Do You Think Like A Zebra?
It might not be an understatement to say that the West is living through the most polarized political climate in living memory. It’s as if the political center has collapsed, leaving a massive vacuum that the right and left continue to fight to occupy.
Unfortunately for these societies, and the bewilderment of interested international observers, the fighting seems to become more hysterical, divisive, and in some instances, physically violent with each passing day.
This is the problem with thinking in dichotomies.
Every discussion cannot fail to turn into an argument that then becomes a matter of what is “right” and “wrong”, failing to grasp that “right”and “wrong” are subjective concepts.
Case in point, what one side believes to be “right”, the other believes to be “wrong”; while on another subject, the inverse is true.
Thinking in terms of right and wrong then evolves, or more accurately, devolves, into thinking in terms of “Us” and “Them”. This is where the situation gets extremely dangerous.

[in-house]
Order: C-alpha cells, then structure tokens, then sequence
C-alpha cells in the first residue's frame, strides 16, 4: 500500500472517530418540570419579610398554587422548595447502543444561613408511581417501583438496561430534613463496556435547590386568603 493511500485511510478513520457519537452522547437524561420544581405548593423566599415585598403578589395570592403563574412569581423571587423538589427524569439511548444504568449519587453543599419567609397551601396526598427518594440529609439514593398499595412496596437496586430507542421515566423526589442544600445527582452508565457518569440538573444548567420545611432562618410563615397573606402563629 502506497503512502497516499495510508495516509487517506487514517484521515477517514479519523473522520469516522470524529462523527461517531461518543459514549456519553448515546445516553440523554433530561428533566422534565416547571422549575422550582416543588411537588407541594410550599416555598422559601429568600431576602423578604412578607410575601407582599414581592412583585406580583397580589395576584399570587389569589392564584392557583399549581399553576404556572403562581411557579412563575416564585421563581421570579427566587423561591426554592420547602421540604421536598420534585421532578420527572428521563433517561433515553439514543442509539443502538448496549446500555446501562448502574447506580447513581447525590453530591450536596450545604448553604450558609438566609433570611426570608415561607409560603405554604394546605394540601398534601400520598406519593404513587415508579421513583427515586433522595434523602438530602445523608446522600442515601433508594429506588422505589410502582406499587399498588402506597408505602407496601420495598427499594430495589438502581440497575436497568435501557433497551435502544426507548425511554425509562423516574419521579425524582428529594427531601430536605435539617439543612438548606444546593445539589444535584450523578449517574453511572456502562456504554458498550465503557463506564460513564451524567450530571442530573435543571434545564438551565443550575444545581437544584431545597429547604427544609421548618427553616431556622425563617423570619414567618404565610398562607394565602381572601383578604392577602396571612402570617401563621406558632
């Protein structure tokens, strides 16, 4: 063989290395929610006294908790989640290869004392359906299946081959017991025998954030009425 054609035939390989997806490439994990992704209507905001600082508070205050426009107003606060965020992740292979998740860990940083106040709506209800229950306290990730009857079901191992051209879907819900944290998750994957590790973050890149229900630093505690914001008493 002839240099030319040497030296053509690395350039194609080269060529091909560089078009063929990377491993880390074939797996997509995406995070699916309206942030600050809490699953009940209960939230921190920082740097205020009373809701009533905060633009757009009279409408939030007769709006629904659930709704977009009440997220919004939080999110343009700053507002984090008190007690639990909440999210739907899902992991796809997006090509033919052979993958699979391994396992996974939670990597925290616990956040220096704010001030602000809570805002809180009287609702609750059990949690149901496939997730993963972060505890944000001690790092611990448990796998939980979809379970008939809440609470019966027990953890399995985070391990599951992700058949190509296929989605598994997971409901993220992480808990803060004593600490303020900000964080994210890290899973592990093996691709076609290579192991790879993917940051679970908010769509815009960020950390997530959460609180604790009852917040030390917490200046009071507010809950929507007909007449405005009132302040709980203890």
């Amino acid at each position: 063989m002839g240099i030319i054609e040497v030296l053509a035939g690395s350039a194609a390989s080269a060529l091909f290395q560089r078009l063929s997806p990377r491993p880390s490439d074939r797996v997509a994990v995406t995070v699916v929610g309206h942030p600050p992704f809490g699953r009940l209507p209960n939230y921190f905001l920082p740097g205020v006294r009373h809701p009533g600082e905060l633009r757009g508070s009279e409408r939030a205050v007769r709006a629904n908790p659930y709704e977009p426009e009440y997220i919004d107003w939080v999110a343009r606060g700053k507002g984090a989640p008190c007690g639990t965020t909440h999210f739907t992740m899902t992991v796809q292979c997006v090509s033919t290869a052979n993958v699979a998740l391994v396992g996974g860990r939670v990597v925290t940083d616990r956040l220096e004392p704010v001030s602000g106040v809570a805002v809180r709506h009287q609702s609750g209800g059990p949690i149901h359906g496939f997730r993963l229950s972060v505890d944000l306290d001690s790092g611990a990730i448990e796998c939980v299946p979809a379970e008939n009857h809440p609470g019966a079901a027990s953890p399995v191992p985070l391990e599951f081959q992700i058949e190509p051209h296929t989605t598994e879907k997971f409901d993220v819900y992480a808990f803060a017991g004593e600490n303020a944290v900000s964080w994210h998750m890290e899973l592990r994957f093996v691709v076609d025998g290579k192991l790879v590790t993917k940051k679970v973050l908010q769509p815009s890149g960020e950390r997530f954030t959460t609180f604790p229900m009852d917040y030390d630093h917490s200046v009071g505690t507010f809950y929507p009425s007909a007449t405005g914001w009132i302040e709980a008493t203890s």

“Us” and “Them” thinking has led to the worst atrocities in humankind over the millennia, including but not limited to: 2 World Wars, the Holocaust, the Crusades, Islamic extremism, slavery, and systemic racism.
Although nowhere near the same magnitude, family members not talking to each other because of differing views over Brexit, Trump, and Covid are all symptoms of the same disease.
Given the extreme events such thinking has brought about throughout history, it shouldn’t be surprising that the premise of black and white thinking is, in itself, extreme.
This is because, for one viewpoint to be considered correct, it must disprove the other viewpoint entirely – in their minds, for one side to be right, the other must be wrong. However, anyone (including black and white thinkers themselves) with the slightest bit of life experience can tell you that life is never so simple.
More often than not, there are more than the two sides to an issue. It’s just that our human tendency to simplify reduces issues to their two extremes.
One does not always have to agree or disagree in totality with an opposing idea. Why not take the parts that can work and discard the ones that can’t, thus forming a new perspective and understanding of matters?
Why not consider which differences in perspective are valuable, and offer interesting insight into the matter under discussion Instead of discarding opposing viewpoints in their entirety?
After all, thinking and perception are not binary, winner-takes-all processes, they change in shades and degrees of grey.
If only more people could perceive this, and sooner!
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